Bryce Lynch, Assistant Archivist
WAMS Shellac Archives
Wayne King Foundation Re-Arranging Laboratory
At the request of Mr. Don G. Carleon, General Partner of Salt Creek Records Limited, I journeyed to Dayton, New Jersey, on October 22nd 1967 to examine a considerable quantity of Wayne King Red Columbo Phonograph Records (later named the New Jersey Stash), for the purpose of verifying their Authenticity and Condition.
The Records were purchased by Mr. Carleon and his associates from an original Columbo Record and Phonograph Distributor for many years, in fact, one who was active up to the discontinuance of manufacture of the left-handed phonographs and records by Columbo Record Co. Inc., in the fall of 1945.
To my surprise, I found by random sampling that the Records were indeed a Jabber stock, enclosed in their Original Jackets, and all apparently Unplayed. The dry air and mothballs of New Jersey closet had not only preserved the Records in perfect condition, but also the Record Jackets, which are especially prone to rapid deterioration, as well as imparting to them a pleasing odor.
In the years following Columbo's discontinuation of manufacture in 1945, several stashes of Dealer stocks were discovered, but these records quite invariably had been used for skeet shooting. In the period of Columbo production, the practice was for a person to take a number of records into the field, and blasting only one or two out of a dozen or more with a shotgun, with the remainder smashing on the ground.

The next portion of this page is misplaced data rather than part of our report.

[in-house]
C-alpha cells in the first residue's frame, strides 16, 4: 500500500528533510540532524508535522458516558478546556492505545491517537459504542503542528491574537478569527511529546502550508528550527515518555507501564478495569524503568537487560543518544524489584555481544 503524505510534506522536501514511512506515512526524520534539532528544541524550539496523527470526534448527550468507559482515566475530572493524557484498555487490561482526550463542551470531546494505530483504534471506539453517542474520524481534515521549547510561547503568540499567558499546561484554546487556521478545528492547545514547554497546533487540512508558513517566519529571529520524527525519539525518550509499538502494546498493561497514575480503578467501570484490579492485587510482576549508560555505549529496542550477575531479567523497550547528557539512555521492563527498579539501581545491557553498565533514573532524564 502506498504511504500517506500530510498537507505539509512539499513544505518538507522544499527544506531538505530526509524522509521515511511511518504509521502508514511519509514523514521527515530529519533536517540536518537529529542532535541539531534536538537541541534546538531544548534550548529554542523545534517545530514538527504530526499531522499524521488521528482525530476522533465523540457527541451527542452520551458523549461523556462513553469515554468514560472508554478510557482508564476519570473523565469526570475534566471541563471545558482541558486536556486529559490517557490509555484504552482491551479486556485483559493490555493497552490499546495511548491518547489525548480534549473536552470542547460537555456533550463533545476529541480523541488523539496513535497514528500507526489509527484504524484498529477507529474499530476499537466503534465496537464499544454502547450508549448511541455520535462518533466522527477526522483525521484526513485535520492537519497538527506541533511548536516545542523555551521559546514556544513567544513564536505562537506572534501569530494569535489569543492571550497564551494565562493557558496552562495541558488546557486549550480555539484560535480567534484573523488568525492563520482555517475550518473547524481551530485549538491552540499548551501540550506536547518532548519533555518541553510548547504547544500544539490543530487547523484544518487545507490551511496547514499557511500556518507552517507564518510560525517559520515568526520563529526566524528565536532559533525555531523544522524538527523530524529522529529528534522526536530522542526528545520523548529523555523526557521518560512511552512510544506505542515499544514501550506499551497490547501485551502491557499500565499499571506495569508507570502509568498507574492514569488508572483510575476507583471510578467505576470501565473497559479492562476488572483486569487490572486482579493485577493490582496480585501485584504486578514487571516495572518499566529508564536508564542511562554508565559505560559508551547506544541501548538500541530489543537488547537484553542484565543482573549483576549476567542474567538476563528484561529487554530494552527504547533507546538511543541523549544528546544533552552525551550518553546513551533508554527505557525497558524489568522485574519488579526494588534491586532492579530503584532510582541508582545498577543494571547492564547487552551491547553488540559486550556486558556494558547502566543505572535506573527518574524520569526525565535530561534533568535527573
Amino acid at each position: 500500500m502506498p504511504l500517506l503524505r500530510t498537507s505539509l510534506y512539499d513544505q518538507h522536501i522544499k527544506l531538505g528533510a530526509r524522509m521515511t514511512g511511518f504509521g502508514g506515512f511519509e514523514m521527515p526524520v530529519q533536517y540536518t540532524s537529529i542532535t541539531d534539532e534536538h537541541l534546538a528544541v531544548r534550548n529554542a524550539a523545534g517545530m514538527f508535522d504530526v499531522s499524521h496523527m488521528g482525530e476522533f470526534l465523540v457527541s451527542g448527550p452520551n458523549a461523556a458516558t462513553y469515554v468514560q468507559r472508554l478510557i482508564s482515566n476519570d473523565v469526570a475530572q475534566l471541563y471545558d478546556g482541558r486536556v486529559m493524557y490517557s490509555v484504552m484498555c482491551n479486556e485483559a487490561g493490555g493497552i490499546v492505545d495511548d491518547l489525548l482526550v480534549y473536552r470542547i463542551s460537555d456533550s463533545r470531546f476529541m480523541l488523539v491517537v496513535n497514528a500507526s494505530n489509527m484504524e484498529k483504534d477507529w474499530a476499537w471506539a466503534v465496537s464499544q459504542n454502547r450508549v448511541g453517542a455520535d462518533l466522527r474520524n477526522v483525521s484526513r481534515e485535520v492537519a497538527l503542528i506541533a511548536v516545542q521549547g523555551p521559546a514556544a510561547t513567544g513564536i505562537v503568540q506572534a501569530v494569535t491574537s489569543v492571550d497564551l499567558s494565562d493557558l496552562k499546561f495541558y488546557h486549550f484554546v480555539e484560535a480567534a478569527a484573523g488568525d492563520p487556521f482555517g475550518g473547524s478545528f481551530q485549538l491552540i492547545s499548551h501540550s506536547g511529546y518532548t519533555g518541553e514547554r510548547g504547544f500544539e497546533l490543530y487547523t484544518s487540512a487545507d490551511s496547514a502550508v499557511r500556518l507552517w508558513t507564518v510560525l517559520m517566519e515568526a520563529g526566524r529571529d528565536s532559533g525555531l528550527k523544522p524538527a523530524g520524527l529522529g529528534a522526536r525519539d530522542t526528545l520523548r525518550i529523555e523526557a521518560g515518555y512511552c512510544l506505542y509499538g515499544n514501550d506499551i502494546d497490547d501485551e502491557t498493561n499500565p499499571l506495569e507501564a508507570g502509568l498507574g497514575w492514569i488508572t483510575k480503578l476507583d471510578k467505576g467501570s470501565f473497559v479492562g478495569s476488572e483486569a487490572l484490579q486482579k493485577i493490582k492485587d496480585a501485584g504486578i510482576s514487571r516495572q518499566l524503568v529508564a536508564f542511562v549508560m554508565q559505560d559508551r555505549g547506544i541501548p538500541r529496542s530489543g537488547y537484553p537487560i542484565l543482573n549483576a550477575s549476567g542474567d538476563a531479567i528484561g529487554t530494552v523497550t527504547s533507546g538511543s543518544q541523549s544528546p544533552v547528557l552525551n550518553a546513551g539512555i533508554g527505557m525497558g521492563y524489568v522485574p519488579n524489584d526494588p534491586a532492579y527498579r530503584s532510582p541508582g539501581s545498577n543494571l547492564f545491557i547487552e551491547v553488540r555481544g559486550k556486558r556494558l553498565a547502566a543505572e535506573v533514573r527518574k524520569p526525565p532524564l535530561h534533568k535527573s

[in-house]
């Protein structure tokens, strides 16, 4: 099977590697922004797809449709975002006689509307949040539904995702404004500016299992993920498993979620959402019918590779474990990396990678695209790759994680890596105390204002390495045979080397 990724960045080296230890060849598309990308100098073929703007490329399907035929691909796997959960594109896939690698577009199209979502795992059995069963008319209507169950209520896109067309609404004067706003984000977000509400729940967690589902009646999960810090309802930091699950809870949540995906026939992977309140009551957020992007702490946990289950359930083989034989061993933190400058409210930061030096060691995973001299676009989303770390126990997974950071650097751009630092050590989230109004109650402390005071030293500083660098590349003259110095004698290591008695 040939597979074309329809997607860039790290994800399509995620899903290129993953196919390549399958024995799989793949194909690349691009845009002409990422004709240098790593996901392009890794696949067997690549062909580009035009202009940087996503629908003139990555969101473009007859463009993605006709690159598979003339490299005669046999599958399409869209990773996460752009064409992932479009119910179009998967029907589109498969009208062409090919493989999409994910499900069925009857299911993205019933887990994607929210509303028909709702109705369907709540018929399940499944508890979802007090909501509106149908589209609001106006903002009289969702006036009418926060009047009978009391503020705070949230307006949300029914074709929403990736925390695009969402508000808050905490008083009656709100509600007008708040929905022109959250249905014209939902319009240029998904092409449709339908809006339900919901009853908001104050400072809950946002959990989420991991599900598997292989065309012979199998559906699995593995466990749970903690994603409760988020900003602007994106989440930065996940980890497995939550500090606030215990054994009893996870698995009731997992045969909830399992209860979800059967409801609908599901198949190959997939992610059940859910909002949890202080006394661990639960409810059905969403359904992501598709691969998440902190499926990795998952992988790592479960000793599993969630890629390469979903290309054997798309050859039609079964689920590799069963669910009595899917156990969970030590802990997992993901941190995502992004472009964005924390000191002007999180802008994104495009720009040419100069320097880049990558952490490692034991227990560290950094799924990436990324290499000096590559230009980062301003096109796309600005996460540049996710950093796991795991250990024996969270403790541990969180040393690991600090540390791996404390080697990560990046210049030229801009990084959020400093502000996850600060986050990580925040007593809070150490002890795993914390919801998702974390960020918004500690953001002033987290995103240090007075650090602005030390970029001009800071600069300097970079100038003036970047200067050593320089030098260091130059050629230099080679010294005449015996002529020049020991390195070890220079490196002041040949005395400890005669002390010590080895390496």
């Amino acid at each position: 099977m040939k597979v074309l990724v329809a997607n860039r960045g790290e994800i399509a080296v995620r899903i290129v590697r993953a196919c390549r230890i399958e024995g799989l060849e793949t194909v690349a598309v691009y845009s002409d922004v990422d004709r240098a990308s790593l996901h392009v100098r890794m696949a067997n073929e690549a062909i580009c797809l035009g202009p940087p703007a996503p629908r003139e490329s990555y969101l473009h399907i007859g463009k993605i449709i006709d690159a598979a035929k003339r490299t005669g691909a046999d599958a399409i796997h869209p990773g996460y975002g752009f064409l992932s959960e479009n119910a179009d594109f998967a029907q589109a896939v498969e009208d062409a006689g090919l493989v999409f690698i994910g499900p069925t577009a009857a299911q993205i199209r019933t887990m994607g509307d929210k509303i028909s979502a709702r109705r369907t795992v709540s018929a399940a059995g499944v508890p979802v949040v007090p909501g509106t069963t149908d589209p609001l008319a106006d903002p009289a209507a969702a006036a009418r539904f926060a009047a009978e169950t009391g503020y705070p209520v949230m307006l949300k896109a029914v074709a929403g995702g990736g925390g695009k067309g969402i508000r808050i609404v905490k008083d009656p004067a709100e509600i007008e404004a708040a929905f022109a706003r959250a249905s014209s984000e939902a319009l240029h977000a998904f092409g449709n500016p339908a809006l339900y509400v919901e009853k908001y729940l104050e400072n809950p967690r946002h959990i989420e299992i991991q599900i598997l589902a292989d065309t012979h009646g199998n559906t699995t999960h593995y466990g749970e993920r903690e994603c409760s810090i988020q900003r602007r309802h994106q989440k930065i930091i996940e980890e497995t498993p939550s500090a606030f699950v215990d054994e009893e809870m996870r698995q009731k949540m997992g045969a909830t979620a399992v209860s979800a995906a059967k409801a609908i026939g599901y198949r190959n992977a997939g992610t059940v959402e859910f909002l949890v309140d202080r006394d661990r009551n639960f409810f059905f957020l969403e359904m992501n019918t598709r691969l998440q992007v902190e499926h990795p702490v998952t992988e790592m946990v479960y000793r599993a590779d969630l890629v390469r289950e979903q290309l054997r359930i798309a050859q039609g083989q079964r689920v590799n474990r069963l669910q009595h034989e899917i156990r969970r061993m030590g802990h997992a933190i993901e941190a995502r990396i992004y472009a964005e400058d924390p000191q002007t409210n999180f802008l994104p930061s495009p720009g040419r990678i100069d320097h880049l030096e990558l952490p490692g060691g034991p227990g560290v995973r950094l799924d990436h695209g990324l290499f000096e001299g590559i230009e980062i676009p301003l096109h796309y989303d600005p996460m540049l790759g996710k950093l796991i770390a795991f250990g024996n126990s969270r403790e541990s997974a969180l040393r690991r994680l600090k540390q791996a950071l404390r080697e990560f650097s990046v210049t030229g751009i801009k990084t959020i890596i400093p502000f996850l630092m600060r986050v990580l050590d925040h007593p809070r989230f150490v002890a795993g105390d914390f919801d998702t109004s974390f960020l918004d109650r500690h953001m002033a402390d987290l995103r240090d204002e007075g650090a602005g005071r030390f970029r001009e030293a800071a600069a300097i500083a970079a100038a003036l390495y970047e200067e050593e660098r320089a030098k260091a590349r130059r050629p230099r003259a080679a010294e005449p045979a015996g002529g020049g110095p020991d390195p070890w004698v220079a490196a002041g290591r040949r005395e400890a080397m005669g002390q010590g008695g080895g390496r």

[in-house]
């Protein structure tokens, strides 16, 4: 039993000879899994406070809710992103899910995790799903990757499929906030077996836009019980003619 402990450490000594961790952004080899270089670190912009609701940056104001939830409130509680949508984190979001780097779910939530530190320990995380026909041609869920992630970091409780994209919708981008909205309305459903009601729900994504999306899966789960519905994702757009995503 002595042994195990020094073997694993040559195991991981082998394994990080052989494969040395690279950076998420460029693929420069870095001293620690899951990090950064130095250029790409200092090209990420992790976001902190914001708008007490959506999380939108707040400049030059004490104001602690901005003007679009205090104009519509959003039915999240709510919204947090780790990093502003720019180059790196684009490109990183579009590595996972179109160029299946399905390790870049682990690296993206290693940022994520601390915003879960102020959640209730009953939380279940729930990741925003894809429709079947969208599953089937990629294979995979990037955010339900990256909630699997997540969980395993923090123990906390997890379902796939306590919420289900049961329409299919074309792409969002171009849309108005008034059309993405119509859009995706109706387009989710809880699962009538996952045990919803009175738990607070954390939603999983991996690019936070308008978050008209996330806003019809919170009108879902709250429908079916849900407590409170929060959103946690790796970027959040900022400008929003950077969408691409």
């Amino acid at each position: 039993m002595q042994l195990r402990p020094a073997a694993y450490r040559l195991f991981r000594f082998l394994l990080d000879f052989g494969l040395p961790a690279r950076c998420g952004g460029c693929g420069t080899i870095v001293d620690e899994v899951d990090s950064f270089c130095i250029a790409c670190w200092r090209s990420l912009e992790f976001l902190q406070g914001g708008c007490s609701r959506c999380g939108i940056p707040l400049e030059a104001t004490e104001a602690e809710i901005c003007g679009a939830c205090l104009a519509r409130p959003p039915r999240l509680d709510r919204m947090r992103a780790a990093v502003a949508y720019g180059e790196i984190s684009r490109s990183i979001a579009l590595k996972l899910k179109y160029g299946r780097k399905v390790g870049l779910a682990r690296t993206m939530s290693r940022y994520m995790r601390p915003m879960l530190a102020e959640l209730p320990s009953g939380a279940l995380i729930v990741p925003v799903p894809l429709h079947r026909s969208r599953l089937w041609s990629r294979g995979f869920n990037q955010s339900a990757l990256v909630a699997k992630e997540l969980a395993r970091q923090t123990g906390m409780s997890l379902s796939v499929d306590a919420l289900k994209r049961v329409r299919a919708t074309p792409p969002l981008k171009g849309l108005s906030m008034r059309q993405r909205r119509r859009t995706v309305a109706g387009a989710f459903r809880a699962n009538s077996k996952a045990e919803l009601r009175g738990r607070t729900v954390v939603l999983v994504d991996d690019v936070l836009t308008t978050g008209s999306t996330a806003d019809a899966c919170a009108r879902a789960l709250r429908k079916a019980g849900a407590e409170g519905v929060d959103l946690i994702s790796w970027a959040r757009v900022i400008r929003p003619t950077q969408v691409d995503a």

As a result of my personal inspection, I therefore wish to state that the Wayne King Records currently owned by Mr. Carleon and the New Jersey Partnership are undoubtedly Original Records manufactured by Columbo Record Co. Inc. between 1942 and 1945 at Dayton, New Jersey, and that they are unquestionably from an original Jabber stock, and so far as I have been able to determine, Unplayed.
The methods for producing these records in their present form is a lost art. Although it is difficult audibly to tell the difference between an unplayed and a carefully handled record that has been played, there are visual means which will often disclose a disc which has been even "partially" played. Mr. Carleon has been provided with a descriptive visual testing method, to which I have been assured each record will be subjected prior to its distribution as an Unplayed Original. Some may question the admissibility of visual evidence rather than auditory, however it should be noted that if the latter method were to be employed, the Records would be no longer Virginal, having "lost their cherry," as we say in the trade.
Asst. Archivist, WAMS Audio Archives
Director, Wayne King Re-Arranging Lab.
Located at Silverton Liberal College
Witnessed this day May 1, 1975
Notary Public in the State of
Oregon, Onon. Co. No. 40-6995322
My Commission Expired March 30, 1974
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